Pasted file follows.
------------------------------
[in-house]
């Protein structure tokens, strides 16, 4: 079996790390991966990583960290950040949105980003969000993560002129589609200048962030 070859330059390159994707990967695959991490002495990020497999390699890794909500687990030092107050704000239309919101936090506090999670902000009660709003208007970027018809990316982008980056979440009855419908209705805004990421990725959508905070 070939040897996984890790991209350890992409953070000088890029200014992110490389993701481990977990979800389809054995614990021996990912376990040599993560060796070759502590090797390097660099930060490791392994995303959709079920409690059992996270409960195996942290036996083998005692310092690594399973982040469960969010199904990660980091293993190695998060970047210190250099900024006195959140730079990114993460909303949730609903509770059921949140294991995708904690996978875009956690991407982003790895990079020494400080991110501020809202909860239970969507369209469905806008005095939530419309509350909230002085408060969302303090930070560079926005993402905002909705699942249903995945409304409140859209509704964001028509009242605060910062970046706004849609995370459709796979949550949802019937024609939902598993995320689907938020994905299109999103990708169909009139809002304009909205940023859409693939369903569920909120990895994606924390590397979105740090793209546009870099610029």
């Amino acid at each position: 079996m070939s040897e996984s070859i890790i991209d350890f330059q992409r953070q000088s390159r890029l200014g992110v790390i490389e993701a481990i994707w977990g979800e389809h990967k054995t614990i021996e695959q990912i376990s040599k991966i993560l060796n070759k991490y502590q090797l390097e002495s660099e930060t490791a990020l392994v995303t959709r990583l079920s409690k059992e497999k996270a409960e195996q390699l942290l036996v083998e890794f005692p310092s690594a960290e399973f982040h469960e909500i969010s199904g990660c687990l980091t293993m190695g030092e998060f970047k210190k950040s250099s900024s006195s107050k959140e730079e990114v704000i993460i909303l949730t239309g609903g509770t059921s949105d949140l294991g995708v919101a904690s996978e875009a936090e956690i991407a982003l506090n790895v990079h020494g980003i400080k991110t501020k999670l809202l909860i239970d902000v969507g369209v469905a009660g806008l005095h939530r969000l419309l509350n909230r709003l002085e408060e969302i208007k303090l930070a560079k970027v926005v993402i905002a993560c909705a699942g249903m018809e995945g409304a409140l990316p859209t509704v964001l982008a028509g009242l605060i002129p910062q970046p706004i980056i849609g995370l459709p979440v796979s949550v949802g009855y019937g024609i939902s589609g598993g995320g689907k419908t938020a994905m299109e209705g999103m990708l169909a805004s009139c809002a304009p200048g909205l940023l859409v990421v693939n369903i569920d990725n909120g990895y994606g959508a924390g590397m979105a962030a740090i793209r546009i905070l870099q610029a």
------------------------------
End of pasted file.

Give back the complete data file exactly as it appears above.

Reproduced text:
[in-house]
């Protein structure tokens, strides 16, 4: 079996790390991966990583960290950040949105980003969000993560002129589609200048962030 070859330059390159994707990967695959991490002495990020497999390699890794909500687990030092107050704000239309919101936090506090999670902000009660709003208007970027018809990316982008980056979440009855419908209705805004990421990725959508905070 070939040897996984890790991209350890992409953070000088890029200014992110490389993701481990977990979800389809054995614990021996990912376990040599993560060796070759502590090797390097660099930060490791392994995303959709079920409690059992996270409960195996942290036996083998005692310092690594399973982040469960969010199904990660980091293993190695998060970047210190250099900024006195959140730079990114993460909303949730609903509770059921949140294991995708904690996978875009956690991407982003790895990079020494400080991110501020809202909860239970969507369209469905806008005095939530419309509350909230002085408060969302303090930070560079926005993402905002909705699942249903995945409304409140859209509704964001028509009242605060910062970046706004849609995370459709796979949550949802019937024609939902598993995320689907938020994905299109999103990708169909009139809002304009909205940023859409693939369903569920909120990895994606924390590397979105740090793209546009870099610029």
């Amino acid at each position: 079996m070939s040897e996984s070859i890790i991209d350890f330059q992409r953070q000088s390159r890029l200014g992110v790390i490389e993701a481990i994707w977990g979800e389809h990967k054995t614990i021996e695959q990912i376990s040599k991966i993560l060796n070759k991490y502590q090797l390097e002495s660099e930060t490791a990020l392994v995303t959709r990583l079920s409690k059992e497999k996270a409960e195996q390699l942290l036996v083998e890794f005692p310092s690594a960290e399973f982040h469960e909500i969010s199904g990660c687990l980091t293993m190695g030092e998060f970047k210190k950040s250099s900024s006195s107050k959140e730079e990114v704000i993460i909303l949730t239309g609903g509770t059921s949105d949140l294991g995708v919101a904690s996978e875009a936090e956690i991407a982003l506090n790895v990079h020494g980003i400080k991110t501020k999670l809202l909860i239970d902000v969507g369209v469905a009660g806008l005095h939530r969000l419309l509350n909230r709003l002085e408060e969302i208007k303090l930070a560079k970027v926005v993402i905002a993560c909705a699942g249903m018809e995945g409304a409140l990316p859209t509704v964001l982008a028509g009242l605060i002129p910062q970046p706004i980056i849609g995370l459709p979440v796979s949550v949802g009855y019937g024609i939902s589609g598993g995320g689907k419908t938020a994905m299109e209705g999103m990708l169909a805004s009139c809002a304009p200048g909205l940023l859409v990421v693939n369903i569920d990725n909120g990895y994606g959508a924390g590397m979105a962030a740090i793209r546009i905070l870099q610029a």